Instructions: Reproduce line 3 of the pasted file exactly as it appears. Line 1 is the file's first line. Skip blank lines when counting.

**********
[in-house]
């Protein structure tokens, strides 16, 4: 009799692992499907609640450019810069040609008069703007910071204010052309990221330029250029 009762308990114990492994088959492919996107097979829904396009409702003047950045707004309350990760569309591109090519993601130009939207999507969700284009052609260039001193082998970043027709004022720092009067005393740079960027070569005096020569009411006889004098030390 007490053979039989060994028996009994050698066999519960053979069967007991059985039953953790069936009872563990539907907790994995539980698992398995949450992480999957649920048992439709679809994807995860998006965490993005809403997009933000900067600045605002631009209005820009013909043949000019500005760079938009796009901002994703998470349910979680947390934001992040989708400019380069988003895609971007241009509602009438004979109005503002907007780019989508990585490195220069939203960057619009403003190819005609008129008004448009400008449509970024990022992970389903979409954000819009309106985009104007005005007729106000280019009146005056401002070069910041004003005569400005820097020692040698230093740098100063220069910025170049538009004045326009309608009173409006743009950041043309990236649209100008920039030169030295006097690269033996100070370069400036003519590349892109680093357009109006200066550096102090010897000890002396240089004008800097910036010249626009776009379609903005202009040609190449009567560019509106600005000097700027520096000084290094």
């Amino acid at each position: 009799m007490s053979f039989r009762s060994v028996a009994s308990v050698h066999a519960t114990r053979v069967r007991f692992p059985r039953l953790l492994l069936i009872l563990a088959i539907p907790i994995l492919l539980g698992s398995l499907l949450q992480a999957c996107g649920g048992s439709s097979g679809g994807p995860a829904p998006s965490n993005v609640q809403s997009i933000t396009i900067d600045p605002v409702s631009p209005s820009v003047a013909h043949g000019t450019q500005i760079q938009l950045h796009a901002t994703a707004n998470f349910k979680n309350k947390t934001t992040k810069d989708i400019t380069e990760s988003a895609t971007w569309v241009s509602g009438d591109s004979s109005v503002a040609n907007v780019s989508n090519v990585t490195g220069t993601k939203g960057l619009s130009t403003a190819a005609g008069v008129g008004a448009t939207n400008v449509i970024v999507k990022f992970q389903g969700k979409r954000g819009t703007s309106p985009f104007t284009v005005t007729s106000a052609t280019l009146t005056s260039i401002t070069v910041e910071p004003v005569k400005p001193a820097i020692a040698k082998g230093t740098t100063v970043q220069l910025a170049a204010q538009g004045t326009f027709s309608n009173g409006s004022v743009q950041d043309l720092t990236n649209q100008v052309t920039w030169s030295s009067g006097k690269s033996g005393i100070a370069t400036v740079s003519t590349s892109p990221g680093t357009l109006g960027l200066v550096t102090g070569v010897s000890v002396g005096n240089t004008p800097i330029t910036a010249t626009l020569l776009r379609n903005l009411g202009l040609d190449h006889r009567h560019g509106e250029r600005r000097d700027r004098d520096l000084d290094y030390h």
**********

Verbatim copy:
């Amino acid at each position: 009799m007490s053979f039989r009762s060994v028996a009994s308990v050698h066999a519960t114990r053979v069967r007991f692992p059985r039953l953790l492994l069936i009872l563990a088959i539907p907790i994995l492919l539980g698992s398995l499907l949450q992480a999957c996107g649920g048992s439709s097979g679809g994807p995860a829904p998006s965490n993005v609640q809403s997009i933000t396009i900067d600045p605002v409702s631009p209005s820009v003047a013909h043949g000019t450019q500005i760079q938009l950045h796009a901002t994703a707004n998470f349910k979680n309350k947390t934001t992040k810069d989708i400019t380069e990760s988003a895609t971007w569309v241009s509602g009438d591109s004979s109005v503002a040609n907007v780019s989508n090519v990585t490195g220069t993601k939203g960057l619009s130009t403003a190819a005609g008069v008129g008004a448009t939207n400008v449509i970024v999507k990022f992970q389903g969700k979409r954000g819009t703007s309106p985009f104007t284009v005005t007729s106000a052609t280019l009146t005056s260039i401002t070069v910041e910071p004003v005569k400005p001193a820097i020692a040698k082998g230093t740098t100063v970043q220069l910025a170049a204010q538009g004045t326009f027709s309608n009173g409006s004022v743009q950041d043309l720092t990236n649209q100008v052309t920039w030169s030295s009067g006097k690269s033996g005393i100070a370069t400036v740079s003519t590349s892109p990221g680093t357009l109006g960027l200066v550096t102090g070569v010897s000890v002396g005096n240089t004008p800097i330029t910036a010249t626009l020569l776009r379609n903005l009411g202009l040609d190449h006889r009567h560019g509106e250029r600005r000097d700027r004098d520096l000084d290094y030390h």